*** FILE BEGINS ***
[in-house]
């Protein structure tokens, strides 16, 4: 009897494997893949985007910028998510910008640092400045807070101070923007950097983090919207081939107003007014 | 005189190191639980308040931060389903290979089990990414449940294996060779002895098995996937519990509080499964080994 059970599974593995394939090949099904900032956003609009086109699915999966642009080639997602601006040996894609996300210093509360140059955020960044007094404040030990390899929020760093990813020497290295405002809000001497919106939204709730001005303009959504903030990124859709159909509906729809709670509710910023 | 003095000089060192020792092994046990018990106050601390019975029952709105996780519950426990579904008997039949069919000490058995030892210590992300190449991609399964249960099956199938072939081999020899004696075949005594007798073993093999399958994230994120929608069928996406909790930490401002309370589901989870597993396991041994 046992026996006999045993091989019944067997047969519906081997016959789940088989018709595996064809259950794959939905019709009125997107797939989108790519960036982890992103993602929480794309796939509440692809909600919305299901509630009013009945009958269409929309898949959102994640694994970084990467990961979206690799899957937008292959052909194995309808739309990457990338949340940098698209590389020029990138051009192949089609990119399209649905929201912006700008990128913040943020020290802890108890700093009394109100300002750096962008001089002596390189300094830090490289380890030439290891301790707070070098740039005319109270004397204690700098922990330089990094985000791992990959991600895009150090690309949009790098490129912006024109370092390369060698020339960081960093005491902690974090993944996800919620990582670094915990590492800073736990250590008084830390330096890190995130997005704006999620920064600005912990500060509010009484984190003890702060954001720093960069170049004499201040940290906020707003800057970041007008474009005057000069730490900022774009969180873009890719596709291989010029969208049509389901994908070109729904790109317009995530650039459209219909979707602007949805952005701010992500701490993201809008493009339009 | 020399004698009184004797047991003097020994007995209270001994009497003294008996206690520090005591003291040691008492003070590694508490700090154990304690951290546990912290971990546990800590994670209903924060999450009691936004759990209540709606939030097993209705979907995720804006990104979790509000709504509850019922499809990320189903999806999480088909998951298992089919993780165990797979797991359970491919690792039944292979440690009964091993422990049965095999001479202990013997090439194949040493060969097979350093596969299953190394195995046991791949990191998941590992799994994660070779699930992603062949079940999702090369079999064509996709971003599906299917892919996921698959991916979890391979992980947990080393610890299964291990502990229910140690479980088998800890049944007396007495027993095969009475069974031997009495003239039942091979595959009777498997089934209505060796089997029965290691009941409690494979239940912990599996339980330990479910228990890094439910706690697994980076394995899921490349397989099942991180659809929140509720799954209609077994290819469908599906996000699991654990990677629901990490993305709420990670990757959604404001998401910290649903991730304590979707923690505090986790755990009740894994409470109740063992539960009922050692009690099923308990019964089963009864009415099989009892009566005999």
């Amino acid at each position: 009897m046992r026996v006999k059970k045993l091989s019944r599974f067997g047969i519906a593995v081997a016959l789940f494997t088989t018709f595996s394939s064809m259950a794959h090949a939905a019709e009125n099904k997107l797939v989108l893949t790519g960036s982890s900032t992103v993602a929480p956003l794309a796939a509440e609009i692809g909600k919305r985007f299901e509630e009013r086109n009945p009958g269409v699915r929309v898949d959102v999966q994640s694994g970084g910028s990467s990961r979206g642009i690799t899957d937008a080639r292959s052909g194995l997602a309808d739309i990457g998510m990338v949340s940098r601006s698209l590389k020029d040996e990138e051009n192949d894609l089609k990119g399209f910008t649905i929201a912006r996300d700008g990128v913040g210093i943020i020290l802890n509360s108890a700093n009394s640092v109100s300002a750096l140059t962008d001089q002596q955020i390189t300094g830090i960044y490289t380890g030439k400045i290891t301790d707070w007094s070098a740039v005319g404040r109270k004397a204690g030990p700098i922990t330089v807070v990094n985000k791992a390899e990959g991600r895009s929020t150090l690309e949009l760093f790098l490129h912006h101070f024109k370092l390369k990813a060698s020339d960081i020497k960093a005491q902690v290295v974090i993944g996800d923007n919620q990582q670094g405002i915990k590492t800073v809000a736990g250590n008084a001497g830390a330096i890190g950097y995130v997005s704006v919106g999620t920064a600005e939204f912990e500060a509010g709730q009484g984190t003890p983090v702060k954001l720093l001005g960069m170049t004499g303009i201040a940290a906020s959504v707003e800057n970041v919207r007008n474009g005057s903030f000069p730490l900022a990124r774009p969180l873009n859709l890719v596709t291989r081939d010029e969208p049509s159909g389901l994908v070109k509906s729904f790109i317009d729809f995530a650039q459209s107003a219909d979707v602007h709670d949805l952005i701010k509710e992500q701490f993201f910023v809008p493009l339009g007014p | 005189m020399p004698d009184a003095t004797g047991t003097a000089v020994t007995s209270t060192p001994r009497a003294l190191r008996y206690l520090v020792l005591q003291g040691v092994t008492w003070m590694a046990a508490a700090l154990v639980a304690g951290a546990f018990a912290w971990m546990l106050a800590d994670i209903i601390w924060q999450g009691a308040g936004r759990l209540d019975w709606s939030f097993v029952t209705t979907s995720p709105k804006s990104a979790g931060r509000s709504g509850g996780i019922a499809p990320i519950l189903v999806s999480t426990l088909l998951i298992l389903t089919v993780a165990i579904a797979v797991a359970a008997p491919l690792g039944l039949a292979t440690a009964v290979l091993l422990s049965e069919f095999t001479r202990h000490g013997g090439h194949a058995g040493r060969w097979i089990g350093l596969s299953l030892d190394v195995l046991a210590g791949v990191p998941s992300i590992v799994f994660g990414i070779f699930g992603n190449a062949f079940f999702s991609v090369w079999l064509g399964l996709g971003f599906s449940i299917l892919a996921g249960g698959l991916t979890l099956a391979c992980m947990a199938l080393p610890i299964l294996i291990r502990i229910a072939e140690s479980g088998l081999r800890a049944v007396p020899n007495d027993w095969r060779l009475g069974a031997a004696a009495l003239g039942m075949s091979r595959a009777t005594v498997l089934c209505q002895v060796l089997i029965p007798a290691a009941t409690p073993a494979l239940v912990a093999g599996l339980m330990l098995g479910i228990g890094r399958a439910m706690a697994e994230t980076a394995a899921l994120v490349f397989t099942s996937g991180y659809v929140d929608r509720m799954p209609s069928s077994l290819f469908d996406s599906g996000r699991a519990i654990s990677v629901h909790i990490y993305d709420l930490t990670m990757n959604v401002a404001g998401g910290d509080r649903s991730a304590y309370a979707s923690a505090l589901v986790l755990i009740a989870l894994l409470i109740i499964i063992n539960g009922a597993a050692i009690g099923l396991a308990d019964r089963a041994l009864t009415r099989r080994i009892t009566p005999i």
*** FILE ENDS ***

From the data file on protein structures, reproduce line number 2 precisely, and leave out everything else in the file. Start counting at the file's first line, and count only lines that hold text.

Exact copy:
């Protein structure tokens, strides 16, 4: 009897494997893949985007910028998510910008640092400045807070101070923007950097983090919207081939107003007014 | 005189190191639980308040931060389903290979089990990414449940294996060779002895098995996937519990509080499964080994 059970599974593995394939090949099904900032956003609009086109699915999966642009080639997602601006040996894609996300210093509360140059955020960044007094404040030990390899929020760093990813020497290295405002809000001497919106939204709730001005303009959504903030990124859709159909509906729809709670509710910023 | 003095000089060192020792092994046990018990106050601390019975029952709105996780519950426990579904008997039949069919000490058995030892210590992300190449991609399964249960099956199938072939081999020899004696075949005594007798073993093999399958994230994120929608069928996406909790930490401002309370589901989870597993396991041994 046992026996006999045993091989019944067997047969519906081997016959789940088989018709595996064809259950794959939905019709009125997107797939989108790519960036982890992103993602929480794309796939509440692809909600919305299901509630009013009945009958269409929309898949959102994640694994970084990467990961979206690799899957937008292959052909194995309808739309990457990338949340940098698209590389020029990138051009192949089609990119399209649905929201912006700008990128913040943020020290802890108890700093009394109100300002750096962008001089002596390189300094830090490289380890030439290891301790707070070098740039005319109270004397204690700098922990330089990094985000791992990959991600895009150090690309949009790098490129912006024109370092390369060698020339960081960093005491902690974090993944996800919620990582670094915990590492800073736990250590008084830390330096890190995130997005704006999620920064600005912990500060509010009484984190003890702060954001720093960069170049004499201040940290906020707003800057970041007008474009005057000069730490900022774009969180873009890719596709291989010029969208049509389901994908070109729904790109317009995530650039459209219909979707602007949805952005701010992500701490993201809008493009339009 | 020399004698009184004797047991003097020994007995209270001994009497003294008996206690520090005591003291040691008492003070590694508490700090154990304690951290546990912290971990546990800590994670209903924060999450009691936004759990209540709606939030097993209705979907995720804006990104979790509000709504509850019922499809990320189903999806999480088909998951298992089919993780165990797979797991359970491919690792039944292979440690009964091993422990049965095999001479202990013997090439194949040493060969097979350093596969299953190394195995046991791949990191998941590992799994994660070779699930992603062949079940999702090369079999064509996709971003599906299917892919996921698959991916979890391979992980947990080393610890299964291990502990229910140690479980088998800890049944007396007495027993095969009475069974031997009495003239039942091979595959009777498997089934209505060796089997029965290691009941409690494979239940912990599996339980330990479910228990890094439910706690697994980076394995899921490349397989099942991180659809929140509720799954209609077994290819469908599906996000699991654990990677629901990490993305709420990670990757959604404001998401910290649903991730304590979707923690505090986790755990009740894994409470109740063992539960009922050692009690099923308990019964089963009864009415099989009892009566005999």